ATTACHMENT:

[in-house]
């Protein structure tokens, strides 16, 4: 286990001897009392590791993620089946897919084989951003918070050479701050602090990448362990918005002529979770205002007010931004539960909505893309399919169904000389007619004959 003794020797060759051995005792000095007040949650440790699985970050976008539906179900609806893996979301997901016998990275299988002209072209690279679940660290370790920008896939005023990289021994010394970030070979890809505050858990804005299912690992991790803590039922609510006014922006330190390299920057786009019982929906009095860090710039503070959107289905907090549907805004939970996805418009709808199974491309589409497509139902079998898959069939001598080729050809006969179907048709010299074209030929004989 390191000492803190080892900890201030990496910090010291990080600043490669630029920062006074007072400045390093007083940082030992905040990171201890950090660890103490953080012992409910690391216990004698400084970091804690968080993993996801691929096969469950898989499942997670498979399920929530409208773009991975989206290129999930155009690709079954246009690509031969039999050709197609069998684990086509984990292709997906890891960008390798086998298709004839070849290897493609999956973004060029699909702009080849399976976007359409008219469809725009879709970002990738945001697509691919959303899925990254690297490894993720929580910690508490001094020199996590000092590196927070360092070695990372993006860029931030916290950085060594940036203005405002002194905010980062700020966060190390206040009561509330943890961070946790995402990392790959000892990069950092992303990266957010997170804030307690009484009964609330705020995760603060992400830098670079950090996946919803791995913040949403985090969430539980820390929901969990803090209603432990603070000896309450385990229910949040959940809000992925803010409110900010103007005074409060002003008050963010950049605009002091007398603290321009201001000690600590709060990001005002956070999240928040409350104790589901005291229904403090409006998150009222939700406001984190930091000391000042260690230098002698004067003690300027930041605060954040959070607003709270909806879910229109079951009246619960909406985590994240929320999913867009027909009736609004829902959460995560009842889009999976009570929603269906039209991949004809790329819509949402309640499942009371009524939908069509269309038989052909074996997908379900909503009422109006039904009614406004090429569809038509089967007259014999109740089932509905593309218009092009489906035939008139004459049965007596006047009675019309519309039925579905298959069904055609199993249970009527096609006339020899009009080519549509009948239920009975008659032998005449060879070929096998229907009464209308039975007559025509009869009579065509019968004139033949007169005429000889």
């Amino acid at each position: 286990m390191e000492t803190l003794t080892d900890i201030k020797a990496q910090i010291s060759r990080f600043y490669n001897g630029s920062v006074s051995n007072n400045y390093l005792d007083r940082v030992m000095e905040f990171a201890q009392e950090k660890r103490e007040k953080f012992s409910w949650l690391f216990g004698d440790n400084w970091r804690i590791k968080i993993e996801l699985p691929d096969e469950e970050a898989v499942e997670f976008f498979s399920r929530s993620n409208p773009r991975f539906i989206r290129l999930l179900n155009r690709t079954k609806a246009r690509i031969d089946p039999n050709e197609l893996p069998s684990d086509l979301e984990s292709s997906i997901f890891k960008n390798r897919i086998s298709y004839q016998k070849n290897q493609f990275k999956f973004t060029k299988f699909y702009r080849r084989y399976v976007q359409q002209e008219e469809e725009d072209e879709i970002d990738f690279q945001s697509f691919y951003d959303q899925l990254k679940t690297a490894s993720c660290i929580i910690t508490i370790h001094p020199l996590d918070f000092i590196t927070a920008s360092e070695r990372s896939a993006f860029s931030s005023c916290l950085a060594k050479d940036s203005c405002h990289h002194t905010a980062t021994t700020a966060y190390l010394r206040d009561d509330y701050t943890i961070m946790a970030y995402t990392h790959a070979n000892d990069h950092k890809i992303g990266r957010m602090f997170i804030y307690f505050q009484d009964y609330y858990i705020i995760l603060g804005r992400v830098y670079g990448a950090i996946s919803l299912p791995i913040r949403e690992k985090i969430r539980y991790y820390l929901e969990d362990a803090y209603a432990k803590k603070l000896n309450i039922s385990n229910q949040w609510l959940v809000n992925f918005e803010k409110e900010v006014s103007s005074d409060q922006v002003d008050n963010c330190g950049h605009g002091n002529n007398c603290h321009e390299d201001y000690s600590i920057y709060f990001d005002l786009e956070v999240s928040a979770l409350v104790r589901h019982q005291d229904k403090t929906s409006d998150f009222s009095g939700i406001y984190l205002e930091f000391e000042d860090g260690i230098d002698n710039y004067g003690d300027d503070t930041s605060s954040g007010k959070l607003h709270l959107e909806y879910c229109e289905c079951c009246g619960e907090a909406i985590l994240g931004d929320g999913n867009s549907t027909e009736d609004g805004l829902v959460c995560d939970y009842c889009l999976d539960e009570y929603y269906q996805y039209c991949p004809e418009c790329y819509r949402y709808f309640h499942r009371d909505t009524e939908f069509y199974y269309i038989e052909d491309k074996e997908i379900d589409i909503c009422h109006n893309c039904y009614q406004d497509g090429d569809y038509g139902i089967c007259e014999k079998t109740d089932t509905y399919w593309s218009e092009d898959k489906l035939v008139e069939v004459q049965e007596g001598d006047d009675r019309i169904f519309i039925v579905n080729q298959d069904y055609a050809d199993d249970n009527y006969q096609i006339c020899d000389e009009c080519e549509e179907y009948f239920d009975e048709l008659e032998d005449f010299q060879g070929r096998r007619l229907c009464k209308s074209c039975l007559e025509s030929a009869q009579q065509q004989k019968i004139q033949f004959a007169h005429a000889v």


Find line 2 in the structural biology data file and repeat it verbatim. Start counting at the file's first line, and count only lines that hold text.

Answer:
């Protein structure tokens, strides 16, 4: 286990001897009392590791993620089946897919084989951003918070050479701050602090990448362990918005002529979770205002007010931004539960909505893309399919169904000389007619004959 003794020797060759051995005792000095007040949650440790699985970050976008539906179900609806893996979301997901016998990275299988002209072209690279679940660290370790920008896939005023990289021994010394970030070979890809505050858990804005299912690992991790803590039922609510006014922006330190390299920057786009019982929906009095860090710039503070959107289905907090549907805004939970996805418009709808199974491309589409497509139902079998898959069939001598080729050809006969179907048709010299074209030929004989 390191000492803190080892900890201030990496910090010291990080600043490669630029920062006074007072400045390093007083940082030992905040990171201890950090660890103490953080012992409910690391216990004698400084970091804690968080993993996801691929096969469950898989499942997670498979399920929530409208773009991975989206290129999930155009690709079954246009690509031969039999050709197609069998684990086509984990292709997906890891960008390798086998298709004839070849290897493609999956973004060029699909702009080849399976976007359409008219469809725009879709970002990738945001697509691919959303899925990254690297490894993720929580910690508490001094020199996590000092590196927070360092070695990372993006860029931030916290950085060594940036203005405002002194905010980062700020966060190390206040009561509330943890961070946790995402990392790959000892990069950092992303990266957010997170804030307690009484009964609330705020995760603060992400830098670079950090996946919803791995913040949403985090969430539980820390929901969990803090209603432990603070000896309450385990229910949040959940809000992925803010409110900010103007005074409060002003008050963010950049605009002091007398603290321009201001000690600590709060990001005002956070999240928040409350104790589901005291229904403090409006998150009222939700406001984190930091000391000042260690230098002698004067003690300027930041605060954040959070607003709270909806879910229109079951009246619960909406985590994240929320999913867009027909009736609004829902959460995560009842889009999976009570929603269906039209991949004809790329819509949402309640499942009371009524939908069509269309038989052909074996997908379900909503009422109006039904009614406004090429569809038509089967007259014999109740089932509905593309218009092009489906035939008139004459049965007596006047009675019309519309039925579905298959069904055609199993249970009527096609006339020899009009080519549509009948239920009975008659032998005449060879070929096998229907009464209308039975007559025509009869009579065509019968004139033949007169005429000889």